Death On The Tracks: Its Human Cost & The Labor Fight It Has Provoked

NYC subway train operator Ed Goetzl, an 11-year vet, has been at the controls for a pair of 12-9s, transit shorthand for someone hit by a train.

(New York, NY - WNYC) A spate of deaths on the subway tracks has led to a confrontation between the NY Metropolitan Transportation Authority and the union representing train operators. The two sides disagree about how to reduce the number of deaths, which take a serious toll on the train operators who witness them while piloting their trains.

Train operator Ed Goetzl has had two 12-9s -- transit shorthand for hitting someone with a train. In both cases, a woman tried to commit suicide by lying on the tracks. One lived, the other did not. He says he took no more than five days off to recover, and claims that's because he didn't blame himself for the incidents.

"See, I didn't kill them," Goeztl said. "They committed suicide and I was the instrument of their suicide. That's how I look at it."

On average, three people a week are hit by subway trains and one dies. Sometimes these incidents come in clumps. Right now, we're in a clump.

Twelve people have been hit by subway trains in the three weeks since a woman pushed Sunando Sen in front of a 7 train in Queens on December 27th. Sen died, and the woman has been charged with second degree murder.

The Transport Workers Union says each death leaves a train operator prone to nightmares, trauma and the impulse to withdraw from others. After a 12-9, operators get three days off at full pay. They can also take unpaid or disability leave for up to a year. It usually takes them three to six months to return to the job.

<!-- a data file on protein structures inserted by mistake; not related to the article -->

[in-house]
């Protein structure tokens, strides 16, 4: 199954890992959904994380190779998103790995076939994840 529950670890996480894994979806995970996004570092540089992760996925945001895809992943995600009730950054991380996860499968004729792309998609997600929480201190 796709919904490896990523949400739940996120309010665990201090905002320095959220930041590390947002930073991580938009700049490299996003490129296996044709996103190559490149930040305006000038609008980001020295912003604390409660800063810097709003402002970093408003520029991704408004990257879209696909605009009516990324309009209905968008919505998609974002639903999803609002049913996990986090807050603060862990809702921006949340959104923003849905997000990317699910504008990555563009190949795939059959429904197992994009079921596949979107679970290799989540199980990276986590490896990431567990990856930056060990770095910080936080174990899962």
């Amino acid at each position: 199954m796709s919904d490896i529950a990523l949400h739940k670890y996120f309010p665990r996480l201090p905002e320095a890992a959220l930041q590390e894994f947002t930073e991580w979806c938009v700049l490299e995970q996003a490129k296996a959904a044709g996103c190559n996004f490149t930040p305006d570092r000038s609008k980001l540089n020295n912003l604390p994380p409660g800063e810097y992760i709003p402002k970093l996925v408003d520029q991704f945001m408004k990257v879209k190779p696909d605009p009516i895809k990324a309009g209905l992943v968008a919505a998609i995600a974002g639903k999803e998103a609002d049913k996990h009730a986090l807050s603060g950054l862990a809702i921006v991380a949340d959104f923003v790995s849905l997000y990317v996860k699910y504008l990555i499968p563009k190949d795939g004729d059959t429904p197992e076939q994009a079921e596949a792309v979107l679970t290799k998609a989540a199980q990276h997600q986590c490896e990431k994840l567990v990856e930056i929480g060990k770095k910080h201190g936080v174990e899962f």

This week, the union distributed a flyer and sent a sharp letter to MTA management. The union wants the MTA to order trains approaching stations to slow down from 30 miles per hour to 10 miles per hour to give operators more time to brake if there's a person on the tracks.

The authority doesn't like the idea. Spokesman Adam Lisberg says operators who slow trains without permission are taking part in an illegal job action that could get them suspended. It would also lead to fewer trains running per hour at some times, and potentially to overcrowding on platforms, a danger in an of itself.

Ed Goetzl disapproves: "What's really offensive is management's concept that this is about a work slow down rather than what it's really about, which is the safety of the riding public." And of train operators.

Psychologist Howard Rombom has been treating train operators for 15 years. He says motormen react in many different ways after 12-9s, but that all of them are deeply affected. At his office in Great Neck, where hundreds of traumatized train operators have sat in a chair and looked out the window at the waters of Manhasset Bay, he talks about how a 12-9 can shake up the strongest-seeming train operator.

"I remember one worker, he was a big guy, the kind of guy you wouldn't think would get upset by a situation just by virtue of the physical presence," Rombom said. "He was involved with a 12-9 episode where he hit someone coming into the station. Someone jumped in front of the train -- smiled, waved and jumped."

The operator stopped the train and calmly went through the required procedures: he found the body, did interviews with the police and MTA supervisors and submitted to a drug test. His wife and children were supportive. But as time went by, his mind kept replaying the scene. He couldn't concentrate or sleep at night and had trouble connecting to the people around him.

"He felt sort of out of it, socially separate from everybody else. He said, 'I just don't feel like myself. I want to be alone,'" Rombom said.

The man needed months of therapy, sleep medication and conversations with his fellow operators before he felt better, Rombom says. Then one day, he was ready to drive a train again.

Such recoveries are usually private affairs. But the spate of recent highly publicized deaths has spurred the union to collective action. In the end, train deaths are rare--an average of 50 out of 1.6 billion riders per year. The MTA says that number is tragically high, but not high enough to slow the entire system down.